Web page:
Passover is a reminder that G-d prefers his children to be free from spiritual, emotional, physical and mental bondage. But for black Jews the weeklong holiday holds special meaning, often enriching their experience as part of the Jewish people.

The Haggadah reading often is combined with reflections on the history of slavery in America and the present circumstances of black people.

“We celebrate this holiday every year, and how many times are we reminded that ‘I am the Lord your G-d who brought you out of Egypt’?” said Sandra Lawson, a rabbinical student who belongs to Congregation Bet Haverim.

The yearly reminder of freedom is what many black Jews appreciate most about Passover.

Nadiya Boyce-Rosen said Passover is a reminder that slavery should never happen again.

“You have people trying to say slaves are the new immigrant. When it’s posed that way, you need a reminder,” Boyce-Rosen said. “It’s very important to ensure your culture lives on when you have people who try to water it down. History is important.”

The Passover seder gives Lawson the opportunity to relate the story to her black heritage and tradition of standing up against oppression. “That’s why so many Jews are involved in social justice,” she said, “because we have this holiday.”

The rabbinical student said it’s fascinating to see how blacks and others relate differently to the story.

“A lot of people don’t realize it’s a slave narrative. They are looking at it from an Ashkenazi Jewish point of view, and then when we talk about it, they realize,” Lawson said.

She uses the example of Exodus 16:3, when the Hebrews complain about starving in the wilderness as free people after having plenty to eat as slaves, to point out characteristics of people with a slave mentality.

“It’s a slave narrative and trauma story,” Lawson said. “All the kvetching they were doing about having more fish as slaves is trauma.”

Tarece Johnson attends Temple Sinai with children Hannah and Nile.

There are deep connections between African-American history and the Exodus from Egypt, Tarece Johnson said, including similar struggles and oppression.

“I celebrate it from a Jewish perspective, but as an African-American I see the fight and struggles just like ours,” Johnson said. “It’s that spirit to fight and survive.”

The story has relevance today.

Boyce-Rosen said it’s like a life lesson baked into her calendar. Passover is a story about a particular group, but what applies to the group also applies to the individual.

“You look at the story and see the fight that had to occur and the work that needed to be done. It’s something that galvanizes me, and you say, ‘This is why we need to be educated,’ ” Boyce-Rosen said.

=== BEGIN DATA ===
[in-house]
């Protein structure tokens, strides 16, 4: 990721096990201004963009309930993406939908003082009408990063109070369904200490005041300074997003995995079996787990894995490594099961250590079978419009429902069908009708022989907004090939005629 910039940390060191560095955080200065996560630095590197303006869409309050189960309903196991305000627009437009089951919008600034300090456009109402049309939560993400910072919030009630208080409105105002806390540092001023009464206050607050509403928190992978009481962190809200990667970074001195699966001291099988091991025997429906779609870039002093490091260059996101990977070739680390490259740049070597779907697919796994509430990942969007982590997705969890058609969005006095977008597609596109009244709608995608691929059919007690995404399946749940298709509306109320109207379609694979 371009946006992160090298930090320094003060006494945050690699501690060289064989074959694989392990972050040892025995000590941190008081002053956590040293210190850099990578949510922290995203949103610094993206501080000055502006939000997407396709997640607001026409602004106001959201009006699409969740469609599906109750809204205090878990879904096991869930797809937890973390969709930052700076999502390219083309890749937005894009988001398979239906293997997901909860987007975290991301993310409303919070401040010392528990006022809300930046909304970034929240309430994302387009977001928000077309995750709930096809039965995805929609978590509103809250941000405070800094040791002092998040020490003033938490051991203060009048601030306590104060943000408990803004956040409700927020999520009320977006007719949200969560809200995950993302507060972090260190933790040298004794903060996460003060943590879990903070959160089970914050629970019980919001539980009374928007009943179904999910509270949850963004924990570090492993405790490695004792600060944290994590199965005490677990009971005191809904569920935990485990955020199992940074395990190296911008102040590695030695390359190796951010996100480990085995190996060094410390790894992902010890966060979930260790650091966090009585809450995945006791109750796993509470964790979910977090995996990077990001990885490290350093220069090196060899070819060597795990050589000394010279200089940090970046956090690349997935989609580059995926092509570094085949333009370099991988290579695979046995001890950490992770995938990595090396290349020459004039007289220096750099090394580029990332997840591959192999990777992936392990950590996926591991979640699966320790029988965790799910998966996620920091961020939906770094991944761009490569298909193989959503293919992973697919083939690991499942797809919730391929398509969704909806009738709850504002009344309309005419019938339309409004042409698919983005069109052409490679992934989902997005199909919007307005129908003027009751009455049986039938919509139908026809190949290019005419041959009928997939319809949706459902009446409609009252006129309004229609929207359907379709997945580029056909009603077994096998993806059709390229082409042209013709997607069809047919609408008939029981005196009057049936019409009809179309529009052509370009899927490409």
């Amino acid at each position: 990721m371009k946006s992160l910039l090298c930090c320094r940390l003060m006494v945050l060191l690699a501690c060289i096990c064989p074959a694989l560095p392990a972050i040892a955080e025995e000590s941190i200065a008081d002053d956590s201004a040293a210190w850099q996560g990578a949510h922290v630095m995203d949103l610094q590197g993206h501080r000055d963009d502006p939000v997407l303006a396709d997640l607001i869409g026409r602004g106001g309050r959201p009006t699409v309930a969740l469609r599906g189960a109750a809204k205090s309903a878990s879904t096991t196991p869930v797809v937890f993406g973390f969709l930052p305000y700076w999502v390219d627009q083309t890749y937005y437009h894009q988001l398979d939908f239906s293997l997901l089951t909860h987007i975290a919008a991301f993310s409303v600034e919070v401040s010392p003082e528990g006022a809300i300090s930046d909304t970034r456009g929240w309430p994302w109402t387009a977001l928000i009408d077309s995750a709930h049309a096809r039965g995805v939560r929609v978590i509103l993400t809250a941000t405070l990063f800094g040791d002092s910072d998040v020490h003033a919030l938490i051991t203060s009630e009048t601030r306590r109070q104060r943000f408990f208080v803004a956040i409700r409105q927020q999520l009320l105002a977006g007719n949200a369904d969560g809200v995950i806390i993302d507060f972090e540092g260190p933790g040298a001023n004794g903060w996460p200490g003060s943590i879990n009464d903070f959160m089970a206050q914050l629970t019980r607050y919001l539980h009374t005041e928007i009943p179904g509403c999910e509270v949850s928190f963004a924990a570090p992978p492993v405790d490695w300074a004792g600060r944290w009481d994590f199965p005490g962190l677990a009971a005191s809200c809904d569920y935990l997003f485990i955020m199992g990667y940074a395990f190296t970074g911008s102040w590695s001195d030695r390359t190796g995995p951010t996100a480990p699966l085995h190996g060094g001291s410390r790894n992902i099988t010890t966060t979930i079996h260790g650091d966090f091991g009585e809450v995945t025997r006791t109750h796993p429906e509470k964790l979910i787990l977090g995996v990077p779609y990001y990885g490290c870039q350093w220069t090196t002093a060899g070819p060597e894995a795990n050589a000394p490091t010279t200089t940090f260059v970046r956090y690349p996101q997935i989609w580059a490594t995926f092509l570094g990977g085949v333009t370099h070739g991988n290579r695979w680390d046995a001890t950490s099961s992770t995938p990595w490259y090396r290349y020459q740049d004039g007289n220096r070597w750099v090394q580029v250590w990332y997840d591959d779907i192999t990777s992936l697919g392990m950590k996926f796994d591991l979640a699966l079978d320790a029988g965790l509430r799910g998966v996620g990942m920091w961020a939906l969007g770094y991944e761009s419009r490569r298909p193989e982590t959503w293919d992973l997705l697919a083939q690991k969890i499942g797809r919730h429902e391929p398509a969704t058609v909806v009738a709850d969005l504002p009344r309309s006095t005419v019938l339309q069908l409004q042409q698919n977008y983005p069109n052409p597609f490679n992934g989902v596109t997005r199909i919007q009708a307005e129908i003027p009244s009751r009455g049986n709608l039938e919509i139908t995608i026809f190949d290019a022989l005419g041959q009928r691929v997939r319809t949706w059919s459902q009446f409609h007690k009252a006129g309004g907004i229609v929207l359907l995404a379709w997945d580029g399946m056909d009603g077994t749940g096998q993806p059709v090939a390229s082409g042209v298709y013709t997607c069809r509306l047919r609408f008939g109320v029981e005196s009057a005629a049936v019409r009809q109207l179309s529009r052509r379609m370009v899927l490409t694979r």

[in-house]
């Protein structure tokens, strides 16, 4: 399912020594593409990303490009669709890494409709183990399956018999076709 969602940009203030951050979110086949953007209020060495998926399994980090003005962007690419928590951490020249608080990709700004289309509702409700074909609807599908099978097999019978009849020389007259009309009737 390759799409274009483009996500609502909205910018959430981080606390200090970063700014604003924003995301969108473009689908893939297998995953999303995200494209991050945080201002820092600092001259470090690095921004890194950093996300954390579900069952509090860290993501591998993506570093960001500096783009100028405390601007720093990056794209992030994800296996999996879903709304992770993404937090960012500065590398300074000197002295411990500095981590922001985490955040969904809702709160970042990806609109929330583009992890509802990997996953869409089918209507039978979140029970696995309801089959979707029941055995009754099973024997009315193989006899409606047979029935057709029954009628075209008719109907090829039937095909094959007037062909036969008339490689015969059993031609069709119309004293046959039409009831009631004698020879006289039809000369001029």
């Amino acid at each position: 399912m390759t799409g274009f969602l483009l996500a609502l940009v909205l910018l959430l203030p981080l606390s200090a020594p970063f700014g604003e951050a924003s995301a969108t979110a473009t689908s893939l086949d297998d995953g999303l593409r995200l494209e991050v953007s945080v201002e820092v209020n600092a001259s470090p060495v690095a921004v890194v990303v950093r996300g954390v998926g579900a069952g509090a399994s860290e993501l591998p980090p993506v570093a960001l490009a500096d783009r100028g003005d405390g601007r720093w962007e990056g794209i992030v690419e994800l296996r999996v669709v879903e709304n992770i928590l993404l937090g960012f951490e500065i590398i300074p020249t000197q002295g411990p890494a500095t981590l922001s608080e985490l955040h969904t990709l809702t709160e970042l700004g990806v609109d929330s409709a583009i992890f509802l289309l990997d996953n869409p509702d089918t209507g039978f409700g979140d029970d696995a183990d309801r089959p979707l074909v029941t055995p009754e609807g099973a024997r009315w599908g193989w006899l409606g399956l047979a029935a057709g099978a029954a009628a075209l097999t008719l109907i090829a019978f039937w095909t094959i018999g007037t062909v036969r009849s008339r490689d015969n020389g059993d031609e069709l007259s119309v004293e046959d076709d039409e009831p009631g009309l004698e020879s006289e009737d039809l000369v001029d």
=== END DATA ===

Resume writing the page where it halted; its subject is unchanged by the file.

For Reuben Formey, a black Hasidic rapper who performs as Prodezra, talking to his children about slavery is important at the seder while also discussing the history of blacks in America.

“At my table in particular there’s always us speaking about freedom and slavery and the connection to it,” he said. “We compare and contrast and talk about how it is to be African-American in society and the idea of the slave mentality.”

But the relationship is complex, Formey said. Judaism allots black Jews the freedoms that come with Jewish spirituality and culture.

Hasidic rapper Prodezra (Reuben Formey) performs at City Winery Atlanta’s Freedom Seder in 2016.

“Obviously, we value the skin which is African-American and the spirituality which is Jewish, so we bring those together, and it does hold special meaning to have a certain level of freedom,” he said.

There are stark differences between the Jewish and black slave narratives, Deanna (Dvora) Windham said. Jews kept their language, names and clothes — three elements essential to identity that were denied to African slaves and their descendants.

That makes a huge difference. During Passover, Windham can’t help but think about the experience of her African ancestors.

“I’m extra-careful in remembering that they were slaves, but they were stolen and robbed of being able to have families, so it became a different experience,” Windham said. “Anything I learned about it, I learned on my own, except the small paragraph in history books in public school.”

Hearing the slave narrative every year is not an option, Windham said. Even after the seder, when the story is dissected for hours, Jews reflect for a week on why we deprive ourselves of certain foods.

In that respect, she said, the story of slavery is something you just can’t walk away from.

“I wish it was something black Americans had where you sit down, tell stories and have a liturgy. There’s meaning to that,” Windham said. “It’s not optional if you’re Conservative, Reform or Orthodox; everyone is doing it. However, you’re doing it first seder; you’re talking about the Passover. I wish my cousins had that, my sisters had that or my brothers had that. It’s disheartening, but in some ways I feel lucky.”